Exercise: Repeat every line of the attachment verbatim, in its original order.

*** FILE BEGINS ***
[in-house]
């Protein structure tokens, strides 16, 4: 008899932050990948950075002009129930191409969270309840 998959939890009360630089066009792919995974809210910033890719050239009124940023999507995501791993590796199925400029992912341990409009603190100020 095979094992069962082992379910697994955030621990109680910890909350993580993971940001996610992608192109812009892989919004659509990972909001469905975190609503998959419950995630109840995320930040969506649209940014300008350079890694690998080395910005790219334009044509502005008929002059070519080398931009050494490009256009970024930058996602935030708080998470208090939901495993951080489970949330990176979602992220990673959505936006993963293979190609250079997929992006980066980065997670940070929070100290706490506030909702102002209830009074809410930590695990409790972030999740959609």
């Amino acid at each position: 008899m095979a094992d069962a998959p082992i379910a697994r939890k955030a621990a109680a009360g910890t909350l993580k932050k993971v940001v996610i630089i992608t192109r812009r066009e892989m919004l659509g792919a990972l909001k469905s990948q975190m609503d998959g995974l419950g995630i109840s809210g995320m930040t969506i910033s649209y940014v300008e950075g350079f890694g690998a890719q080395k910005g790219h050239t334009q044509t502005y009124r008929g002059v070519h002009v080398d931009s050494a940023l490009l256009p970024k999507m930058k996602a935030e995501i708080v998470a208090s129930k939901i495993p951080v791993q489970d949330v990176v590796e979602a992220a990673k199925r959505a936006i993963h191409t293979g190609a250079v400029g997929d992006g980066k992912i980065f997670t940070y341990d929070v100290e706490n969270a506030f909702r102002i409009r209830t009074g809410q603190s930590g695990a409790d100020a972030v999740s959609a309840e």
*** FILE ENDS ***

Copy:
[in-house]
């Protein structure tokens, strides 16, 4: 008899932050990948950075002009129930191409969270309840 998959939890009360630089066009792919995974809210910033890719050239009124940023999507995501791993590796199925400029992912341990409009603190100020 095979094992069962082992379910697994955030621990109680910890909350993580993971940001996610992608192109812009892989919004659509990972909001469905975190609503998959419950995630109840995320930040969506649209940014300008350079890694690998080395910005790219334009044509502005008929002059070519080398931009050494490009256009970024930058996602935030708080998470208090939901495993951080489970949330990176979602992220990673959505936006993963293979190609250079997929992006980066980065997670940070929070100290706490506030909702102002209830009074809410930590695990409790972030999740959609």
């Amino acid at each position: 008899m095979a094992d069962a998959p082992i379910a697994r939890k955030a621990a109680a009360g910890t909350l993580k932050k993971v940001v996610i630089i992608t192109r812009r066009e892989m919004l659509g792919a990972l909001k469905s990948q975190m609503d998959g995974l419950g995630i109840s809210g995320m930040t969506i910033s649209y940014v300008e950075g350079f890694g690998a890719q080395k910005g790219h050239t334009q044509t502005y009124r008929g002059v070519h002009v080398d931009s050494a940023l490009l256009p970024k999507m930058k996602a935030e995501i708080v998470a208090s129930k939901i495993p951080v791993q489970d949330v990176v590796e979602a992220a990673k199925r959505a936006i993963h191409t293979g190609a250079v400029g997929d992006g980066k992912i980065f997670t940070y341990d929070v100290e706490n969270a506030f909702r102002i409009r209830t009074g809410q603190s930590g695990a409790d100020a972030v999740s959609a309840e």